Movie props have ‘undeniable charm.’ A new Disney+ series spotlights the fading art

A scene from "The Nightmare Before Christmas" episode of "Prop Culture." <span class="copyright">(Mitch Haaseth / Disney+)</span>
A scene from “The Nightmare Before Christmas” episode of “Prop Culture.” (Mitch Haaseth / Disney+)

In Disney’s 1989 classic “Honey, I Shrunk the Kids,” two pairs of siblings learn that the backyard is a dangerous place when you’ve accidentally been zapped by a shrink ray.

The four miniaturized kids ride insects, climb flowers, sleep in Lego bricks and splash around in a bowl of cereal on the journey to reach their parents. It’s a magical adventure, made possible by special effects, that has captivated many over the years.

“It’s sort of a universal kids fantasy,” director Joe Johnston told The Times during a recent phone call. “Here’s your backyard that you know like the back of your hand, and yet when you’re a quarter-inch tall, it’s a completely alien environment. I think that was one of the things that was appealing to the kids.”

“Honey, I Shrunk the

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Victor Glemaud Celebrates Body Positivity With a New Size-Inclusive Collection


When Ashley Graham appeared at the CFDA/Vogue Fashion Fund awards in 2017, it was nothing short of a bombshell fashion moment. The dress, a dazzling white floor-length knit with cheeky peekaboo cutouts at the shoulder, cemented the model’s reputation as a red carpet force to be reckoned with. “The reaction to that look was just phenomenal,” said Victor Glemaud, then a finalist of the competition who took Graham as his date that night and custom designed the dress. “It made me realize that size inclusivity was something that came so naturally to me.” Having collaborated on a capsule with 11 Honoré, the luxury e-retailer specializing in extended sizing, Glemaud is now taking the idea a step further. Available for preorder on his newly relaunched website comes a new collection offering curve sizing for the first time.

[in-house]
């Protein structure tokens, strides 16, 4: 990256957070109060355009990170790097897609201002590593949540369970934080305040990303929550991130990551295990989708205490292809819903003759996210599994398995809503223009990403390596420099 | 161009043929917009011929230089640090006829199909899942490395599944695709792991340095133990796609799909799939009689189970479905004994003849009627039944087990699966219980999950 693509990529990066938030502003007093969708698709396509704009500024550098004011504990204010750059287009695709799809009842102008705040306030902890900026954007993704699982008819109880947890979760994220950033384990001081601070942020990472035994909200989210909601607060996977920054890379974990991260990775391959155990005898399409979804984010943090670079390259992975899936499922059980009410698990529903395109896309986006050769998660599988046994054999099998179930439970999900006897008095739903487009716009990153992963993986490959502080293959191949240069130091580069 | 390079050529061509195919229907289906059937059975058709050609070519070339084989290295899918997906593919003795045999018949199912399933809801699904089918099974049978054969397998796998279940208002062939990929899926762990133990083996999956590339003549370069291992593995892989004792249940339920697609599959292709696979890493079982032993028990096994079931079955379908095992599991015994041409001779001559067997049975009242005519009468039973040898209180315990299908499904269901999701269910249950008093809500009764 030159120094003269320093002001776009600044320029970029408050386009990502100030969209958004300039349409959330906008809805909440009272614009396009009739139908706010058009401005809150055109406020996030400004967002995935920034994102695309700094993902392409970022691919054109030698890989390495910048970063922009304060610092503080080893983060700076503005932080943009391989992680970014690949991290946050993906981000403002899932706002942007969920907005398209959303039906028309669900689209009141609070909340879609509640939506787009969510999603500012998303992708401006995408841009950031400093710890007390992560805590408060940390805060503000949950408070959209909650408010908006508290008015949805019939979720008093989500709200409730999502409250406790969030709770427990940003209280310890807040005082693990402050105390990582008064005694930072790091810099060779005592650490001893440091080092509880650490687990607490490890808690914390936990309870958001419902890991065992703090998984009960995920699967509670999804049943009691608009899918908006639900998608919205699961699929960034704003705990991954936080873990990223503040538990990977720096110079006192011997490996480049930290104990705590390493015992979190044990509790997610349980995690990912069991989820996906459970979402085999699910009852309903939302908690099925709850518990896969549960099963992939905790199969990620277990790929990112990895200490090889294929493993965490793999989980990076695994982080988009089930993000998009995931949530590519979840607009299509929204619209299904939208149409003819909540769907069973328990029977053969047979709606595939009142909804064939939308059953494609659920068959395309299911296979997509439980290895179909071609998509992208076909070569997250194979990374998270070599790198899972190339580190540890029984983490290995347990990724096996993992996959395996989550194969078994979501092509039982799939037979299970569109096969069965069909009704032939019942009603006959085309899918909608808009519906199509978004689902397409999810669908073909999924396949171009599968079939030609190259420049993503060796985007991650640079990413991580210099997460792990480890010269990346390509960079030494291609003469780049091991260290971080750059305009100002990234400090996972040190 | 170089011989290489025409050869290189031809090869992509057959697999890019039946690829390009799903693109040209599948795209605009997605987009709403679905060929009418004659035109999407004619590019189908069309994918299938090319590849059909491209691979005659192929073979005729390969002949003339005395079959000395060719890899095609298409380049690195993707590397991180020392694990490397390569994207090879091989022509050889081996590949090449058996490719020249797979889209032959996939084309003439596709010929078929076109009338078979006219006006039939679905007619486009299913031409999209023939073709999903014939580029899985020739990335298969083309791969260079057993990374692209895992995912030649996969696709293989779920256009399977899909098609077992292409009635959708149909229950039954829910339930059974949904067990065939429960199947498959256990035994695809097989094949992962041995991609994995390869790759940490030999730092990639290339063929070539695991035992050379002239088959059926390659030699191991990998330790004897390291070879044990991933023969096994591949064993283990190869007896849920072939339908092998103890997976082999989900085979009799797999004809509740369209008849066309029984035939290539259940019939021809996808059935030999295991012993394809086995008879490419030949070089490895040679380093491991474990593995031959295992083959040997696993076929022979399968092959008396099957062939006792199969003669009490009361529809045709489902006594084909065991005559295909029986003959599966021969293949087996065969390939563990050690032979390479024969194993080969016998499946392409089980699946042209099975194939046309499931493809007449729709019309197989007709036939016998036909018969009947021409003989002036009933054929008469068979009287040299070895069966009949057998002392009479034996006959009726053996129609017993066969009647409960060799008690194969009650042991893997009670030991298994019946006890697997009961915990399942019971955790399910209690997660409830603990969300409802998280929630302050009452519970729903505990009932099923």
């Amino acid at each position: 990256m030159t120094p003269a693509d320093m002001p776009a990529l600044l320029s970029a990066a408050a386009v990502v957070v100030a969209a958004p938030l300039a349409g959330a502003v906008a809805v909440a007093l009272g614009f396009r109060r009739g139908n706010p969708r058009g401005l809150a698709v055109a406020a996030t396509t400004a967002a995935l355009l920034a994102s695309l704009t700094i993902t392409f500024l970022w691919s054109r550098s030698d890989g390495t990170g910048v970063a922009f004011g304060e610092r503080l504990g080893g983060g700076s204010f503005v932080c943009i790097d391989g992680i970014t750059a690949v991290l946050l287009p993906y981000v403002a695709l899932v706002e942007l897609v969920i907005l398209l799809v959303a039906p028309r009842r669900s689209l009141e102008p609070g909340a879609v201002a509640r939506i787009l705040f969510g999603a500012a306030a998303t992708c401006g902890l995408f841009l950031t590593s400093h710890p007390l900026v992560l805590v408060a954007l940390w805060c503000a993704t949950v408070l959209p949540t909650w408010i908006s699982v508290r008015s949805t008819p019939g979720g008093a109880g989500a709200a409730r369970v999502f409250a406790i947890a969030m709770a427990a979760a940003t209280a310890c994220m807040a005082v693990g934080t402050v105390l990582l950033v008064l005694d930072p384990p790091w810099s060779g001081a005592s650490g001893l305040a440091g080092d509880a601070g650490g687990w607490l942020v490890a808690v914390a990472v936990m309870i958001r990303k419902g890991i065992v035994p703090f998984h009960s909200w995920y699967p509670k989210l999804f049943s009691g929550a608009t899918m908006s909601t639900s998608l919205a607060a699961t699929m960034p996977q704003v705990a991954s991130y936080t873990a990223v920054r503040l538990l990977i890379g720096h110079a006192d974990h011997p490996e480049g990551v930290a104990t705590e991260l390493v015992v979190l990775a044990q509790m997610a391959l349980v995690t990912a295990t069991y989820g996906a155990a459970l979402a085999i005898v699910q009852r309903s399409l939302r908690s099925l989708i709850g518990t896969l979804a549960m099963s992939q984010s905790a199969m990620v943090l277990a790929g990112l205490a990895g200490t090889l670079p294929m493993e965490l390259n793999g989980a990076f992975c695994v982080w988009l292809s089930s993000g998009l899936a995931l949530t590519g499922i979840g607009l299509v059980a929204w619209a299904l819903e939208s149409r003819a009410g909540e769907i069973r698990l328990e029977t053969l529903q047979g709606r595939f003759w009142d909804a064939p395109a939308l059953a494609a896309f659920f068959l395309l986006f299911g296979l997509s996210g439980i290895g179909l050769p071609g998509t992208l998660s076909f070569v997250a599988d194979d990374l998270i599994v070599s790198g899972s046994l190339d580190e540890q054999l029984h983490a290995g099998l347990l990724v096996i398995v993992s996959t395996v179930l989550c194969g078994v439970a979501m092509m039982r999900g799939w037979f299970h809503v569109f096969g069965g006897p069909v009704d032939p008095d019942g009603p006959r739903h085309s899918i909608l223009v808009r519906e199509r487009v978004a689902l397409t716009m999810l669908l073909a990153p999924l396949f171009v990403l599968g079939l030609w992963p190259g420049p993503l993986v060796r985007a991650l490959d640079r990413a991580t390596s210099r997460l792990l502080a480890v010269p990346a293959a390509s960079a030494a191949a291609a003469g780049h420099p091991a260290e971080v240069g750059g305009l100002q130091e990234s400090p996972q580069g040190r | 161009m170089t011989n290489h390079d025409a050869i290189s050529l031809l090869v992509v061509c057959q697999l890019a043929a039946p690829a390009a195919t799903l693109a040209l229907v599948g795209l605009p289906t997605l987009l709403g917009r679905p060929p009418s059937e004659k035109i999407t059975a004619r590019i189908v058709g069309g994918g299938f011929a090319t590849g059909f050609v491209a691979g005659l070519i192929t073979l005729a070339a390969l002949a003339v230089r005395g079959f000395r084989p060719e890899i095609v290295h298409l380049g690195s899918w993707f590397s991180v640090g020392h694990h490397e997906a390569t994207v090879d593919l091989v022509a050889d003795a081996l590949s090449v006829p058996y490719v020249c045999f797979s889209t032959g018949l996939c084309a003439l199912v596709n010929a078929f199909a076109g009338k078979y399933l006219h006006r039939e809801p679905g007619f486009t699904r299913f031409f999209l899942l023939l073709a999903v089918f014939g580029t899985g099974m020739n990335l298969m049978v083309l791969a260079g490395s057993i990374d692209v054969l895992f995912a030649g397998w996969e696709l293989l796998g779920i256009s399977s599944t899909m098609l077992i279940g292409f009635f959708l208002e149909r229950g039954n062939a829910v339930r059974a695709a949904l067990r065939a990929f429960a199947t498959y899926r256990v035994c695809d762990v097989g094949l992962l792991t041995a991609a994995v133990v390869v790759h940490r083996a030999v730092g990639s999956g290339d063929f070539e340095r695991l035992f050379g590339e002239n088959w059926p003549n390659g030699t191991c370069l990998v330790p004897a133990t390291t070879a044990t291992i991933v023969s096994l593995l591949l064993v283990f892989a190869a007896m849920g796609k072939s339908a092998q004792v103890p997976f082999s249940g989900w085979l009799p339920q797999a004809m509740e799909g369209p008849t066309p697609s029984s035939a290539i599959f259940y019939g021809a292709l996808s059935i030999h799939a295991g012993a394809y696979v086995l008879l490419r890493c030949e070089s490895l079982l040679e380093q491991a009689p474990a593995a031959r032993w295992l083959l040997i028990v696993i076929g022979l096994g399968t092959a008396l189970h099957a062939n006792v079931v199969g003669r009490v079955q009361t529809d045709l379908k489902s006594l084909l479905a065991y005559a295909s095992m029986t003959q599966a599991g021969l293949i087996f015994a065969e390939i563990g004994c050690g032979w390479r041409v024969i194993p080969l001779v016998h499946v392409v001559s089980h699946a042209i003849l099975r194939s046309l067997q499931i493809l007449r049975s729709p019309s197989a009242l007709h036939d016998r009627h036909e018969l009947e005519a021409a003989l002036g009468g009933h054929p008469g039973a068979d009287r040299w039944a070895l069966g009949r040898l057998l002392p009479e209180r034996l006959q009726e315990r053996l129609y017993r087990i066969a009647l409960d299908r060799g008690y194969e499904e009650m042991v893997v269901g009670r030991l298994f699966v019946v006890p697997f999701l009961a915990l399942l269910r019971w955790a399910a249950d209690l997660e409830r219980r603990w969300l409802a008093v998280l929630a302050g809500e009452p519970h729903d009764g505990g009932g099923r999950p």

To mark the occasion, Glemaud gathered some of his most beloved

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Inside the Art-Filled Dhaka Home of Mega Collectors Nadia and Rajeeb Samdani


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On a late Friday afternoon in February, Nadia and Rajeeb Samdani—the mega art-collecting couple based in Dhaka, Bangladesh—had just placed their Haegue Yang commission, a tall, almost Seussian-looking sculpture titled North of the Mountain, by a floor-to-ceiling window on the fifth floor of their six-story house in the capital’s fashionable Gulshan neighborhood. The Berlin-based artist’s joyful piece, which invites viewers to join the fun by giving it a gentle push, thereby ringing its hundreds of tiny gold-colored bells, is the newest jewel in their growing cutting-edge modern and contemporary collection, which totals around 2,000 artworks. “You can try it later,” Rajeeb promises with a broad smile.

The Samdanis situated the sound work next to a second piece with a musical theme: a copper, granite and coal sculpture of long tubes that lead to what looks like the flared bell of a trumpet

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our guide to this week’s best online art shows

A Garry Winogrand photograph of an opening party at The Museum of Modern Art, New York, 1969, part of Fraenkel Gallery's 'Dancing in the Street' exhibition. - © The Estate of Garry Winogrand, courtesy Fraenkel Gallery, San Francisco
A Garry Winogrand photograph of an opening party at The Museum of Modern Art, New York, 1969, part of Fraenkel Gallery’s ‘Dancing in the Street’ exhibition. – © The Estate of Garry Winogrand, courtesy Fraenkel Gallery, San Francisco

The Rijksmuseum in Amsterdam has released the largest and most detailed photograph to date of Rembrandt’s 1642 painting The Night Watch. The 44.8-gigapixel image, which was created from a total of 528 exposures, allows you to zoom in on individual brushstrokes and even particles of pigment.

As Italy cautiously reopens from lockdown, David Zwirner’s podcast series, Dialogues, releases a meditation on Venice and Rome from the acclaimed poet and New Yorker writer Cynthia Zarin. (Excerpts from her forthcoming book, Two Cities, are available via the gallery’s website as well.) iTunes

The American artist Allan McCollum has amassed 1,200 screengrabs from film and television which, when the subtitles are displayed, 

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